Seals and Buttons: If your device has any flaps, close them. If your device has any buttons, don’t press them. Leaving a flap unfastened or pressing a button will break the rubberized seal formed inside the device, thus letting water enter. However, some phones and case makers do let you press buttons underwater, so make sure you read whether yours allows it.

Fresh Water Only: Can you take your phone into the sea? Yes. Should you take it into the sea? No. All of the IP tests are performed with fresh water, not with sea water. In fact, salt deposits can damage your phone beyond repair, so it’s best to keep your waterproof phones away from the sea. In case you do take it in, rinse it completely with fresh water before using it again.

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No Other Liquids: All the IP tests only protect against water, not coffee spills and dunks in muddy water. In such cases, do what you’d do when spilling coffee on your laptop: switch off the phone, clean it up, remove the battery if possible, dry it thoroughly, and then switch it back on once fully dry.

It’s About Protection, Not Fun

What most of us forget about these waterproof phones and cases is that they are meant to protect your device, not enable new features. The features are a bonus, so don’t be disheartened if they don’t work.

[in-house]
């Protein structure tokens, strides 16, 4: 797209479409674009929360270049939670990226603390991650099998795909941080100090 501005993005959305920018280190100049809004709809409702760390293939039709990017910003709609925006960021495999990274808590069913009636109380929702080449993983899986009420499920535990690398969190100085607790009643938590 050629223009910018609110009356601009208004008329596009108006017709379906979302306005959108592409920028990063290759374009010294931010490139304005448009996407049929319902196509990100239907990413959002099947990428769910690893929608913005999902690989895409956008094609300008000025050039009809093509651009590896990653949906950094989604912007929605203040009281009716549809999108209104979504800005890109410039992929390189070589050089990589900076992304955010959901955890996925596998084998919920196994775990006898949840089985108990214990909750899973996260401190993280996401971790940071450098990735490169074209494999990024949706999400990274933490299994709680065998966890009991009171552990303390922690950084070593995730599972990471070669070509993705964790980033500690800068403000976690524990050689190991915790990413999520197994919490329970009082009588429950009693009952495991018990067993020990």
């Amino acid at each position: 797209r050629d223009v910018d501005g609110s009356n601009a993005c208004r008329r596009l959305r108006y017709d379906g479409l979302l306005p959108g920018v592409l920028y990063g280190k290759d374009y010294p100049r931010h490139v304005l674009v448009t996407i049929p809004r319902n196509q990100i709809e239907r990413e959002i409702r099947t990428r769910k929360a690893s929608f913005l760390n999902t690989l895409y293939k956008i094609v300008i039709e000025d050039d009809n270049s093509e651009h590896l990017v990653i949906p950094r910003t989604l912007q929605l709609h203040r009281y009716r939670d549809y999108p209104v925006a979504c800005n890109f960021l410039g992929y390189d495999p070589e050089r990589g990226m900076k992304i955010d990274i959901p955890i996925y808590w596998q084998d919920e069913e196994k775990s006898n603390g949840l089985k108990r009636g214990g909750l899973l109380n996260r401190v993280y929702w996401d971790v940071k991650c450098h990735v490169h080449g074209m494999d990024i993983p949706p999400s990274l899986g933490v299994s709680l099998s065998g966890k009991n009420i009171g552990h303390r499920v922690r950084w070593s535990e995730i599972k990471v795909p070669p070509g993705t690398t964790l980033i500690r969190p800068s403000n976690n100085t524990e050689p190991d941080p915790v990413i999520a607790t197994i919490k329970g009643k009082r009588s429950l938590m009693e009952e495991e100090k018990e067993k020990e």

For example, don’t go by the advertisements touting how you can dive into the pool and take underwater snaps of your friends. Touchscreens don’t work well underwater, so it won’t register your taps anyway. There are some exceptions like the Sony Xperia Z5+, but those are truly exceptions.

Waterproofing is a protection measure, not a utility feature. When your phone gets wet, you should still follow the recommended steps to save a wet phone: switch it off, let it dry, and then switch it back on. Waterproofing isn’t flawless, so why risk it?

To sum up, waterproofing isn’t real. What you actually get is water resistance — but that’s good enough in most cases. The question then becomes whether the phone itself should be waterproof or if you should get a sleek device and go for a rugged cover instead.

Source: Makeuseof